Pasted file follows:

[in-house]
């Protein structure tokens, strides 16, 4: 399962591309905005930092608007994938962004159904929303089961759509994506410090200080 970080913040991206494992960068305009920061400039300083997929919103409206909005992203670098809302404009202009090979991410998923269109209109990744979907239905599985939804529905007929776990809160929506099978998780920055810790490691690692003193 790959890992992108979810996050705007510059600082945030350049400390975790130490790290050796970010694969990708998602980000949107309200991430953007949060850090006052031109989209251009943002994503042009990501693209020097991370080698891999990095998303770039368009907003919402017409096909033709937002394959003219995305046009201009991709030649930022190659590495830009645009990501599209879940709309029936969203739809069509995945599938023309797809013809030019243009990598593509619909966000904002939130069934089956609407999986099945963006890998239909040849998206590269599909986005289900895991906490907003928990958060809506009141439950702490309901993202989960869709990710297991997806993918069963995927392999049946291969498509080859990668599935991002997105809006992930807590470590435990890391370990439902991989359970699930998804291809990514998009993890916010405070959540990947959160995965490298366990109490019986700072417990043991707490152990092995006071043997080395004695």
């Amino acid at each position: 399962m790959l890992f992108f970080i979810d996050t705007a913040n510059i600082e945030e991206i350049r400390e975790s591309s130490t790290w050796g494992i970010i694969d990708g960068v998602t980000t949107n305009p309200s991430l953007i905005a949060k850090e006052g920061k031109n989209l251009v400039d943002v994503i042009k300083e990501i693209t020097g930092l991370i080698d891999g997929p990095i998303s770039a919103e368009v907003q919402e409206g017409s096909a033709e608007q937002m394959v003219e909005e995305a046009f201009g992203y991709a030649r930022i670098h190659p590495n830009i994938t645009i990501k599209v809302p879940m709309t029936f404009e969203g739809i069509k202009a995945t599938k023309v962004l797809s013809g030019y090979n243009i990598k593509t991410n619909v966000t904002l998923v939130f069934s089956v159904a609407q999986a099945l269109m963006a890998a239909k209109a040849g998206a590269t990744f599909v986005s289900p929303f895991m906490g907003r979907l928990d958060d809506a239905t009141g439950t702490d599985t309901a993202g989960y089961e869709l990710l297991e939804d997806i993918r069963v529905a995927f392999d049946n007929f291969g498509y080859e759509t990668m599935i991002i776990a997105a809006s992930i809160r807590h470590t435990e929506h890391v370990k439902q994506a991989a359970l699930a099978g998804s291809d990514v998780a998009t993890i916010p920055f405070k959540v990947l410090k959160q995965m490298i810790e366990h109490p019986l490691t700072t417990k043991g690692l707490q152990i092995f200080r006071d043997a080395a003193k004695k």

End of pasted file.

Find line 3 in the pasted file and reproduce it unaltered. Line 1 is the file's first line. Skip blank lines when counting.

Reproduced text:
């Amino acid at each position: 399962m790959l890992f992108f970080i979810d996050t705007a913040n510059i600082e945030e991206i350049r400390e975790s591309s130490t790290w050796g494992i970010i694969d990708g960068v998602t980000t949107n305009p309200s991430l953007i905005a949060k850090e006052g920061k031109n989209l251009v400039d943002v994503i042009k300083e990501i693209t020097g930092l991370i080698d891999g997929p990095i998303s770039a919103e368009v907003q919402e409206g017409s096909a033709e608007q937002m394959v003219e909005e995305a046009f201009g992203y991709a030649r930022i670098h190659p590495n830009i994938t645009i990501k599209v809302p879940m709309t029936f404009e969203g739809i069509k202009a995945t599938k023309v962004l797809s013809g030019y090979n243009i990598k593509t991410n619909v966000t904002l998923v939130f069934s089956v159904a609407q999986a099945l269109m963006a890998a239909k209109a040849g998206a590269t990744f599909v986005s289900p929303f895991m906490g907003r979907l928990d958060d809506a239905t009141g439950t702490d599985t309901a993202g989960y089961e869709l990710l297991e939804d997806i993918r069963v529905a995927f392999d049946n007929f291969g498509y080859e759509t990668m599935i991002i776990a997105a809006s992930i809160r807590h470590t435990e929506h890391v370990k439902q994506a991989a359970l699930a099978g998804s291809d990514v998780a998009t993890i916010p920055f405070k959540v990947l410090k959160q995965m490298i810790e366990h109490p019986l490691t700072t417990k043991g690692l707490q152990i092995f200080r006071d043997a080395a003193k004695k």